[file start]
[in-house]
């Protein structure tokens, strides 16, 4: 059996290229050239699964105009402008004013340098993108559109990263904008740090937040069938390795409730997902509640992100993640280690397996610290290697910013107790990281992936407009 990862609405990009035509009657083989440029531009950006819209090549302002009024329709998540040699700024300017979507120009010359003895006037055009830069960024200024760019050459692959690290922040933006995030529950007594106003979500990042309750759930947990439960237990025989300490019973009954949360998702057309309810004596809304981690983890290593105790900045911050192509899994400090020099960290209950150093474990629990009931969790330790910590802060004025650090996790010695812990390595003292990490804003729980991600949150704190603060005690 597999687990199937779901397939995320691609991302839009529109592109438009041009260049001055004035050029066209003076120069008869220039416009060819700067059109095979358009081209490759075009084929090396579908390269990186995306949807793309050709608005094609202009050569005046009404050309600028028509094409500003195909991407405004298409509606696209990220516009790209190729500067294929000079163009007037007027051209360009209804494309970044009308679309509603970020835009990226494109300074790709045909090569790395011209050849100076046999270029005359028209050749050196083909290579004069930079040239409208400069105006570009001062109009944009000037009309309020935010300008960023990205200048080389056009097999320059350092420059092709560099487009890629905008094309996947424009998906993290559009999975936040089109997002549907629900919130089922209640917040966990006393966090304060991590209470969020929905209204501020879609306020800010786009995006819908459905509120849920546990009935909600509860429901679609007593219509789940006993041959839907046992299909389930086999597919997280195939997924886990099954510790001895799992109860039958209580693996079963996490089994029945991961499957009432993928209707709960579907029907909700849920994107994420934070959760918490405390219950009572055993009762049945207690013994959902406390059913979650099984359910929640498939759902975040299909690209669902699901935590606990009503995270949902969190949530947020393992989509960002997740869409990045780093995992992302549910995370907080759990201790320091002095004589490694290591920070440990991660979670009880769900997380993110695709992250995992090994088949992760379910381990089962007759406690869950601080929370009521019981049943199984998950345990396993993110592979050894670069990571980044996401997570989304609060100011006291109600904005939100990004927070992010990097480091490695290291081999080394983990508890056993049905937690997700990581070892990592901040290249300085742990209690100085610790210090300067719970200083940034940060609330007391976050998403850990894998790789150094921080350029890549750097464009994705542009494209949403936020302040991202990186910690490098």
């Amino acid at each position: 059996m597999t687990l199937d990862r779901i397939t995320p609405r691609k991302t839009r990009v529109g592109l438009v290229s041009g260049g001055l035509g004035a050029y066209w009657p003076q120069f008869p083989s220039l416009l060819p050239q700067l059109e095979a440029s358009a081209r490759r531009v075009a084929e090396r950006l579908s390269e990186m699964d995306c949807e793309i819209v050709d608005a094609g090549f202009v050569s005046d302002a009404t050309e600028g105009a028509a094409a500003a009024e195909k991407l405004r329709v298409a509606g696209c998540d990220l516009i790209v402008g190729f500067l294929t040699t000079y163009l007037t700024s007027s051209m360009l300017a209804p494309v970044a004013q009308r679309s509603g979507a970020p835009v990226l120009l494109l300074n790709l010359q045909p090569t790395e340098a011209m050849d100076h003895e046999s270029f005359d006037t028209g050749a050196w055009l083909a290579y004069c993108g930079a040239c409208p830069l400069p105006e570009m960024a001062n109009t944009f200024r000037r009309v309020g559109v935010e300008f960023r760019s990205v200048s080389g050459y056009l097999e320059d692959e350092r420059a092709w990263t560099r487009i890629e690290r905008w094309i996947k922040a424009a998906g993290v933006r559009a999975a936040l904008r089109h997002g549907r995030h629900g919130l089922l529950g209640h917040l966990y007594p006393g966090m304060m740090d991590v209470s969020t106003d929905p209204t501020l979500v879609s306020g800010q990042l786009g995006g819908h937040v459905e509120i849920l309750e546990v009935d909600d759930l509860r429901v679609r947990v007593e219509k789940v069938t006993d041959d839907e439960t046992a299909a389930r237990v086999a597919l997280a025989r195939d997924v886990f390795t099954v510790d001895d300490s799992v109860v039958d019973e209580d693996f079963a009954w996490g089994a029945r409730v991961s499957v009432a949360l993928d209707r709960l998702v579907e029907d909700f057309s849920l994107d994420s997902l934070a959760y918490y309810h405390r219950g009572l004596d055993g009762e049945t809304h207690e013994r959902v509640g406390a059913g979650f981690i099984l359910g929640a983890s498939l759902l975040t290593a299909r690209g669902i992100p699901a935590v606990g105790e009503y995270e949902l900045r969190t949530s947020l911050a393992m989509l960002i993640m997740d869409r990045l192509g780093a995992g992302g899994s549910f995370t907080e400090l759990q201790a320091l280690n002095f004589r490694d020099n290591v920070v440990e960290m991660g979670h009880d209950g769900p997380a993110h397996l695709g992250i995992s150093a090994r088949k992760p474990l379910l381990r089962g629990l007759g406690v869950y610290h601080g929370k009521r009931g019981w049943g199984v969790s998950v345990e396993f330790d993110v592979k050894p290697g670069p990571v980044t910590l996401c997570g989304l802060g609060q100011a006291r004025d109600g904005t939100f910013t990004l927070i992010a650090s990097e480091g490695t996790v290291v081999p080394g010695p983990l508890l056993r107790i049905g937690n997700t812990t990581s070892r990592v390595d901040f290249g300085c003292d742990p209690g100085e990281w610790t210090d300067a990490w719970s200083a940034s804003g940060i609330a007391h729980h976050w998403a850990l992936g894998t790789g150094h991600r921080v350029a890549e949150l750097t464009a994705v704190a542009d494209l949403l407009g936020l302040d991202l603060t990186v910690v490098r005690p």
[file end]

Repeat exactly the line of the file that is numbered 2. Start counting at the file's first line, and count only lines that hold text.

């Protein structure tokens, strides 16, 4: 059996290229050239699964105009402008004013340098993108559109990263904008740090937040069938390795409730997902509640992100993640280690397996610290290697910013107790990281992936407009 990862609405990009035509009657083989440029531009950006819209090549302002009024329709998540040699700024300017979507120009010359003895006037055009830069960024200024760019050459692959690290922040933006995030529950007594106003979500990042309750759930947990439960237990025989300490019973009954949360998702057309309810004596809304981690983890290593105790900045911050192509899994400090020099960290209950150093474990629990009931969790330790910590802060004025650090996790010695812990390595003292990490804003729980991600949150704190603060005690 597999687990199937779901397939995320691609991302839009529109592109438009041009260049001055004035050029066209003076120069008869220039416009060819700067059109095979358009081209490759075009084929090396579908390269990186995306949807793309050709608005094609202009050569005046009404050309600028028509094409500003195909991407405004298409509606696209990220516009790209190729500067294929000079163009007037007027051209360009209804494309970044009308679309509603970020835009990226494109300074790709045909090569790395011209050849100076046999270029005359028209050749050196083909290579004069930079040239409208400069105006570009001062109009944009000037009309309020935010300008960023990205200048080389056009097999320059350092420059092709560099487009890629905008094309996947424009998906993290559009999975936040089109997002549907629900919130089922209640917040966990006393966090304060991590209470969020929905209204501020879609306020800010786009995006819908459905509120849920546990009935909600509860429901679609007593219509789940006993041959839907046992299909389930086999597919997280195939997924886990099954510790001895799992109860039958209580693996079963996490089994029945991961499957009432993928209707709960579907029907909700849920994107994420934070959760918490405390219950009572055993009762049945207690013994959902406390059913979650099984359910929640498939759902975040299909690209669902699901935590606990009503995270949902969190949530947020393992989509960002997740869409990045780093995992992302549910995370907080759990201790320091002095004589490694290591920070440990991660979670009880769900997380993110695709992250995992090994088949992760379910381990089962007759406690869950601080929370009521019981049943199984998950345990396993993110592979050894670069990571980044996401997570989304609060100011006291109600904005939100990004927070992010990097480091490695290291081999080394983990508890056993049905937690997700990581070892990592901040290249300085742990209690100085610790210090300067719970200083940034940060609330007391976050998403850990894998790789150094921080350029890549750097464009994705542009494209949403936020302040991202990186910690490098």